Renewable electricity generation in the U.S. has risen so fast in the last 10 years that it’s expected to surpass coal by 2021, according to the latest report from the nation’s Energy Information Administration (EIA). This would have been “unthinkable” in 2010, says Dennis Wamsted at IEEFA. Back then, nationwide, utility-scale solar generated 1.29bn kWh and wind 94.6bn kWh. By 2021 solar will have risen almost a hundredfold to 122bn kWh and wind fourfold to 393bn kWh. Consider Texas: in 2014 its transmission operator wasn’t even tracking solar, with wind generating 11%. By 2019 wind and solar (21.1%) were outperforming coal (20.3%). By the way, it’s worth noting that the EIA’s nationwide figures for solar do not include rooftop solar, which the EIA predicts will top 52.3bn kWh by 2021. Wamstead explains the decline in coal may well be accelerated further by gas (37% nationwide) with its continued low prices and high storage levels.
The transition reshaping the U.S. electric sector is picking up speed: The federal Energy Information Administration (EIA) has said that by 2021 renewable energy generation in the U.S. will overtake coal—advancing at a rate that would have been almost unthinkable just 10 years ago.
Specifically, in 2021, the EIA projects that coal generation will total 815.5 billion kilowatt-hours (kWh). It sees utility-sector renewables producing 843.4 billion kWh.
In a November commentary, IEEFA projected a similar crossover for 2021, estimating renewable output that year at 845 billion kWh and coal generation at 800 billion kWh.
2021: gas 37%, renewables 21.6%, coal 20.8%, nuclear 19.7%
These EIA 2021 projections would put renewables (which EIA defines as including wind, solar, hydro, geothermal and a small amount of biomass) at 21.6% of overall U.S. electricity generation, topping both coal (estimated at 20.8%) and nuclear (19.7%). Gas is expected to remain essentially flat at 37% of the overall generation market.
kWh: 2010 solar (1.29bn), wind (94.6bn) v 2021 solar (122bn), wind (393bn)
As a refresher, in 2010 coal accounted for 46% of the U.S. electricity generation market, while renewables totalled just over 10%, and the bulk of that was hydropower. Solar generation in 2010, according to the EIA, amounted to just 1.29 billion kWh; by 2021, solar’s output is expected to top 122 billion kWh. Similarly, wind generation amounted to 94.6 billion kWh in 2010, a total that is expected to top 393 billion kWh in 2021.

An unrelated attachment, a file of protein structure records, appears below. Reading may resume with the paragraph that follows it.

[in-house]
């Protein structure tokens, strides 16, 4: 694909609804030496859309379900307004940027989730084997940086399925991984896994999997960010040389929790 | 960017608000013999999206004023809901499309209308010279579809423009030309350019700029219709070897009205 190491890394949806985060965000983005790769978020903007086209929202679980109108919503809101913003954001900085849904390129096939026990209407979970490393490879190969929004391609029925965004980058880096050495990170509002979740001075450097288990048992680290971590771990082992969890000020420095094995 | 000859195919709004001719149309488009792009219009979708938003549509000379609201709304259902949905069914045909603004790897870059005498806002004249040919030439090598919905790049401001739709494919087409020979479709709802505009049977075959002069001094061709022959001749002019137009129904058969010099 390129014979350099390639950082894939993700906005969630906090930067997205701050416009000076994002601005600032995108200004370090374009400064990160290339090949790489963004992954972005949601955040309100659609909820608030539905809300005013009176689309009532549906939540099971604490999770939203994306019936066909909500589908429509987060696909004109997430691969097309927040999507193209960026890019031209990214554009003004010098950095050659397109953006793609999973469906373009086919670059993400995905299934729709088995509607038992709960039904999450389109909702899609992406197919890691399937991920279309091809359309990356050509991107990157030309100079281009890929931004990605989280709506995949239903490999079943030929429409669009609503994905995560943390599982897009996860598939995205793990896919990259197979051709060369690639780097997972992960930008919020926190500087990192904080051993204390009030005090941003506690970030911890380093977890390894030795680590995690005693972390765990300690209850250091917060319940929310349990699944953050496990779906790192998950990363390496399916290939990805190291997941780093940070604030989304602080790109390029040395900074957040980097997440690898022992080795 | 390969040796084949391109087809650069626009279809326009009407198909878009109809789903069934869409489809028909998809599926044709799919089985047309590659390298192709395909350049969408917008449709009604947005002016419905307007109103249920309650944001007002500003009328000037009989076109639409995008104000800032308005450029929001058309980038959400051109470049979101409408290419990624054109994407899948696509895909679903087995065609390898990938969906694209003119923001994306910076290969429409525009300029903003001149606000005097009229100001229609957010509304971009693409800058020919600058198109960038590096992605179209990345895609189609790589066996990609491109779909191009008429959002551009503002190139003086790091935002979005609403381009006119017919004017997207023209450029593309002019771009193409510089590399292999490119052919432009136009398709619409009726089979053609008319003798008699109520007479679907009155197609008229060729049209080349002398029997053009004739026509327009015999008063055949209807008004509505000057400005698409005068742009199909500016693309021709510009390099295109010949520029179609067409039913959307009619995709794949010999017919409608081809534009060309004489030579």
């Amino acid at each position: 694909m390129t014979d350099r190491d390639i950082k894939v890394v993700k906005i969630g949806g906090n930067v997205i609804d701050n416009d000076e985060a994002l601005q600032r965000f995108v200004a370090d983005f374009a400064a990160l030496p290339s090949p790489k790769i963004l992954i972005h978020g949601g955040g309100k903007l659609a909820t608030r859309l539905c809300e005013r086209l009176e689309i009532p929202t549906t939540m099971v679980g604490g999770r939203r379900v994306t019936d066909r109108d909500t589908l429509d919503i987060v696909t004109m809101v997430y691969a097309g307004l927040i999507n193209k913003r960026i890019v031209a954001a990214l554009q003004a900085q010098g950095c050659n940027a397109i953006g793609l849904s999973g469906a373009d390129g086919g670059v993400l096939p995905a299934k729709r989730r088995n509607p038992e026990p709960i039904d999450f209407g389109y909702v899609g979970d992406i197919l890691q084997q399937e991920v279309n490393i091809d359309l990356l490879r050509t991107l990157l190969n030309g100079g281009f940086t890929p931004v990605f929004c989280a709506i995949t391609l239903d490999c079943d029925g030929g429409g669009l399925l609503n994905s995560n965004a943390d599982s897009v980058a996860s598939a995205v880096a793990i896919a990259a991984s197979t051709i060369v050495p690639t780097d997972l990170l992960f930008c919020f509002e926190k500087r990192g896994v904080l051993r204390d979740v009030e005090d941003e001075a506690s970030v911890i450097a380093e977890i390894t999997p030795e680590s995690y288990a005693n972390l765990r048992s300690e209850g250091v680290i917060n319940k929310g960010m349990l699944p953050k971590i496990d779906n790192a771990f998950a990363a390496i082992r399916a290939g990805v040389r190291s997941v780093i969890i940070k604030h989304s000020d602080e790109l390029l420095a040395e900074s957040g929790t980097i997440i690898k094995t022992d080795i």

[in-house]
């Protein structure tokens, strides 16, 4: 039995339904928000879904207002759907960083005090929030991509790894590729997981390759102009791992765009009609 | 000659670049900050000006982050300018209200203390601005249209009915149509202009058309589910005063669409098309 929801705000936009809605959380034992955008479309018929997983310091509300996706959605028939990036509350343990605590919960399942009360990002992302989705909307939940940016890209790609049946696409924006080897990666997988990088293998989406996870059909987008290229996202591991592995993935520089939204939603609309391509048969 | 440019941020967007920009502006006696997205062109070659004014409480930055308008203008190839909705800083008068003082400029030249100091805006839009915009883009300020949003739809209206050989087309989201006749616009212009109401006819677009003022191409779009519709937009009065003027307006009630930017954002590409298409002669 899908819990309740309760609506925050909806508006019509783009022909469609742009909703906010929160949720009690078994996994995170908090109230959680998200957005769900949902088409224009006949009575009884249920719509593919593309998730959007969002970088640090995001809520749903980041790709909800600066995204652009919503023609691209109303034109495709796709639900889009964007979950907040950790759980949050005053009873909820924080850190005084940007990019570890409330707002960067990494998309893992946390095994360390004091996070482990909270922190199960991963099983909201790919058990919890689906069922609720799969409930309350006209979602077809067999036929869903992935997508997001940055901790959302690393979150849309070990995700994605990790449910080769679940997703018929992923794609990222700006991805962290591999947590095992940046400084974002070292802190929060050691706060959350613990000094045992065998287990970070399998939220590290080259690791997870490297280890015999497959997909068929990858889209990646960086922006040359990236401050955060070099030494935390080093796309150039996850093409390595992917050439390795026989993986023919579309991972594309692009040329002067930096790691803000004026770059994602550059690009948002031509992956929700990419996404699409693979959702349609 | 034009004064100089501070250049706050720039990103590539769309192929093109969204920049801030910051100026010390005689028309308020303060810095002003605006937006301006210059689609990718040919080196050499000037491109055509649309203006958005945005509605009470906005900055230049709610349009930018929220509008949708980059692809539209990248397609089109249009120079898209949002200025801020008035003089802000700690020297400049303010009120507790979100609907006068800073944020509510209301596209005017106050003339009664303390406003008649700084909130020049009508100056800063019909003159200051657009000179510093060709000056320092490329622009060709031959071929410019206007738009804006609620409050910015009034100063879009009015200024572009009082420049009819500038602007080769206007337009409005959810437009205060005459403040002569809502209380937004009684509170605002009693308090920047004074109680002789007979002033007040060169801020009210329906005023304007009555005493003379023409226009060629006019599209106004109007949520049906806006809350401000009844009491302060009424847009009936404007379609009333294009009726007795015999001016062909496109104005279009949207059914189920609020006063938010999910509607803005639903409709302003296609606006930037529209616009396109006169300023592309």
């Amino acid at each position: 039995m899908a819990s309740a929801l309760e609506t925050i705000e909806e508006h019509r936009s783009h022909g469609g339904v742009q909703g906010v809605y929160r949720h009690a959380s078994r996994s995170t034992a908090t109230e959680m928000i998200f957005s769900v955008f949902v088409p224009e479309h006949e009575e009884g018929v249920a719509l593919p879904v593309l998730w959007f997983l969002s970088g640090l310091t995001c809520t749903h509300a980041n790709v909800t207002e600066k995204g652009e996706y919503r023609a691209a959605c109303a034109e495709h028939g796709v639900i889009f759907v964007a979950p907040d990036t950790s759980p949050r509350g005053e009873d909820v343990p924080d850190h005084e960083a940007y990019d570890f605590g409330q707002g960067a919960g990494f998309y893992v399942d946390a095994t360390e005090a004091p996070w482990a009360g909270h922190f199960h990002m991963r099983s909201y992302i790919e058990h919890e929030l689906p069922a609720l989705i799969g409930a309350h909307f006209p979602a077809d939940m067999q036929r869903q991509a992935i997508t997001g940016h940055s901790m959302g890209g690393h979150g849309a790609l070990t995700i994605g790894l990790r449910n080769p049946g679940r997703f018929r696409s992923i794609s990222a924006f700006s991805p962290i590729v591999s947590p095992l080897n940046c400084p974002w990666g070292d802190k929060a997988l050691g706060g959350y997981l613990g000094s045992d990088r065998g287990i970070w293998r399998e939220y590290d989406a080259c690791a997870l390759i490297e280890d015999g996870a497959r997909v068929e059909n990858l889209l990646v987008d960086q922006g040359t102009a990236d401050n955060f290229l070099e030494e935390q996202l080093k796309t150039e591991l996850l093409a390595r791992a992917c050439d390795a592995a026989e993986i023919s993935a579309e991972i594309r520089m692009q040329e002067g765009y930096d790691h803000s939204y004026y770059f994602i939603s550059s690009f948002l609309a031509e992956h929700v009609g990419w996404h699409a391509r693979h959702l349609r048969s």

That’s not even including rooftop solar, 52.3bn kWh!
It’s important to note that the numbers above are for utility-scale generation. There is also a significant amount of small-scale renewable production, particularly rooftop solar, that is not calculated in these figures because it is generally for onsite use. The EIA projects a significant increase in rooftop capacity by 2021, with an estimated addition of 11 gigawatts (GW), bringing the total amount of installed capacity to more than 32GW. All told, the agency expects these small-scale units to generate 52.3 billion kWh, up sharply from the estimated 2019 total of 35.2 billion kWh.
Interestingly, this national transition has been occurring a year or two more quickly than anticipated in Texas, a point we made in an April 2019 commentary about the first month in which renewables nationally outproduced coal. At that time, we noted that wind and solar in Texas had outproduced coal for the first quarter of the year, another first and as significant as the national milestone in April.
The quarterly result in Texas was no aberration. Data released last week by the Electric Reliability Council of Texas (ERCOT), the transmission operator running the system that supplies 90% of the state’s electric load, showed that for the entire year, wind and solar produced 81.1 million megawatt-hours (MWh) of electricity in Texas while coal generated 77.8 million MWh. On a percentage basis, wind and solar accounted for 21.1% of the market, while coal’s share fell to 20.3%.
As with the national transition, the speed of change in Texas stands out. In 2014, coal still accounted for 36% of ERCOT’s electric generation, producing 122.5 million MWh; in contrast, wind accounted for less than 11% of the system’s generation, and solar wasn’t even being tracked separately. The transition began to speed up in 2016, when wind generation jumped to 15% of the market and solar generation was broken out as a separate resource, accounting for 0.2% of ERCOT’s supply.
While momentous, the national figures projected by the EIA are also likely still to be conservative. The data agency’s January Short Term Energy Outlook (which includes its first projection of 2021 results) estimates that 18.5GW of coal-fired capacity will be closed through the end of 2020. IEEFA’s own analysis indicates that this total is likely to be significantly higher, probably more than 23GW—which will skew the generation numbers for coal downward at an even faster pace.
Gas may depress coal further
In addition, the continuation of low gas prices and high storage levels through the current winter heating season, a period when many utilities traditionally would ramp up their coal generation while dialing back gas-fired output, is also likely to depress the overall numbers for coal.
In short, the transition away from coal, rapid as it has been, is not going to slow down anytime soon. Rather, the numbers indicate it is most likely to speed up.
Dennis Wamsted is an editor and analyst at IEEFA
This article is published with permission